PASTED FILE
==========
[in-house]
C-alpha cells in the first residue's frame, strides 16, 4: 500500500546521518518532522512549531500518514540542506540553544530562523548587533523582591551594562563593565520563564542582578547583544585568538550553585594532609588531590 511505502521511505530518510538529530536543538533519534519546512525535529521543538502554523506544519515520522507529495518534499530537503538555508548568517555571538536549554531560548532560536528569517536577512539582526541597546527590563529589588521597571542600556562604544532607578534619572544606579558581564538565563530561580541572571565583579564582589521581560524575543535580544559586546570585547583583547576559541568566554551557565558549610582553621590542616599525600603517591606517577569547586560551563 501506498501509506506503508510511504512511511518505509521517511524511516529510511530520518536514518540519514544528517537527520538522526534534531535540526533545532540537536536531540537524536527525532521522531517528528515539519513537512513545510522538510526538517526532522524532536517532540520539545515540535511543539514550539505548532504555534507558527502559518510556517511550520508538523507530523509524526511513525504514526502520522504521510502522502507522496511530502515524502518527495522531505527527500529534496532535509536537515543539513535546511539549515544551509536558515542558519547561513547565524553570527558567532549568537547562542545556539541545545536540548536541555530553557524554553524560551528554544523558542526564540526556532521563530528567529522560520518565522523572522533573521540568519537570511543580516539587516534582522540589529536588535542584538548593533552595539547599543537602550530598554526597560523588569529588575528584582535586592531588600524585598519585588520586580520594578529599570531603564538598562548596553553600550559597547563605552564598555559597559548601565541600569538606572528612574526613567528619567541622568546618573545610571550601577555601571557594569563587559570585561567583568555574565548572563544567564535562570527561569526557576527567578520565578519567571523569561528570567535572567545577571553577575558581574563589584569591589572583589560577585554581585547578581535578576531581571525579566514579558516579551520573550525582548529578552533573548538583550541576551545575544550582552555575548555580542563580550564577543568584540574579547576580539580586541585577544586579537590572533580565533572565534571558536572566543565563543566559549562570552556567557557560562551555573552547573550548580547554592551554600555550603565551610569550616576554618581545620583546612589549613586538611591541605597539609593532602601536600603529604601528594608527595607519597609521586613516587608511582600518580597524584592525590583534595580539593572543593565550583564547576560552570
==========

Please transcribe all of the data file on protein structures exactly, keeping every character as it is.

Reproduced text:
[in-house]
C-alpha cells in the first residue's frame, strides 16, 4: 500500500546521518518532522512549531500518514540542506540553544530562523548587533523582591551594562563593565520563564542582578547583544585568538550553585594532609588531590 511505502521511505530518510538529530536543538533519534519546512525535529521543538502554523506544519515520522507529495518534499530537503538555508548568517555571538536549554531560548532560536528569517536577512539582526541597546527590563529589588521597571542600556562604544532607578534619572544606579558581564538565563530561580541572571565583579564582589521581560524575543535580544559586546570585547583583547576559541568566554551557565558549610582553621590542616599525600603517591606517577569547586560551563 501506498501509506506503508510511504512511511518505509521517511524511516529510511530520518536514518540519514544528517537527520538522526534534531535540526533545532540537536536531540537524536527525532521522531517528528515539519513537512513545510522538510526538517526532522524532536517532540520539545515540535511543539514550539505548532504555534507558527502559518510556517511550520508538523507530523509524526511513525504514526502520522504521510502522502507522496511530502515524502518527495522531505527527500529534496532535509536537515543539513535546511539549515544551509536558515542558519547561513547565524553570527558567532549568537547562542545556539541545545536540548536541555530553557524554553524560551528554544523558542526564540526556532521563530528567529522560520518565522523572522533573521540568519537570511543580516539587516534582522540589529536588535542584538548593533552595539547599543537602550530598554526597560523588569529588575528584582535586592531588600524585598519585588520586580520594578529599570531603564538598562548596553553600550559597547563605552564598555559597559548601565541600569538606572528612574526613567528619567541622568546618573545610571550601577555601571557594569563587559570585561567583568555574565548572563544567564535562570527561569526557576527567578520565578519567571523569561528570567535572567545577571553577575558581574563589584569591589572583589560577585554581585547578581535578576531581571525579566514579558516579551520573550525582548529578552533573548538583550541576551545575544550582552555575548555580542563580550564577543568584540574579547576580539580586541585577544586579537590572533580565533572565534571558536572566543565563543566559549562570552556567557557560562551555573552547573550548580547554592551554600555550603565551610569550616576554618581545620583546612589549613586538611591541605597539609593532602601536600603529604601528594608527595607519597609521586613516587608511582600518580597524584592525590583534595580539593572543593565550583564547576560552570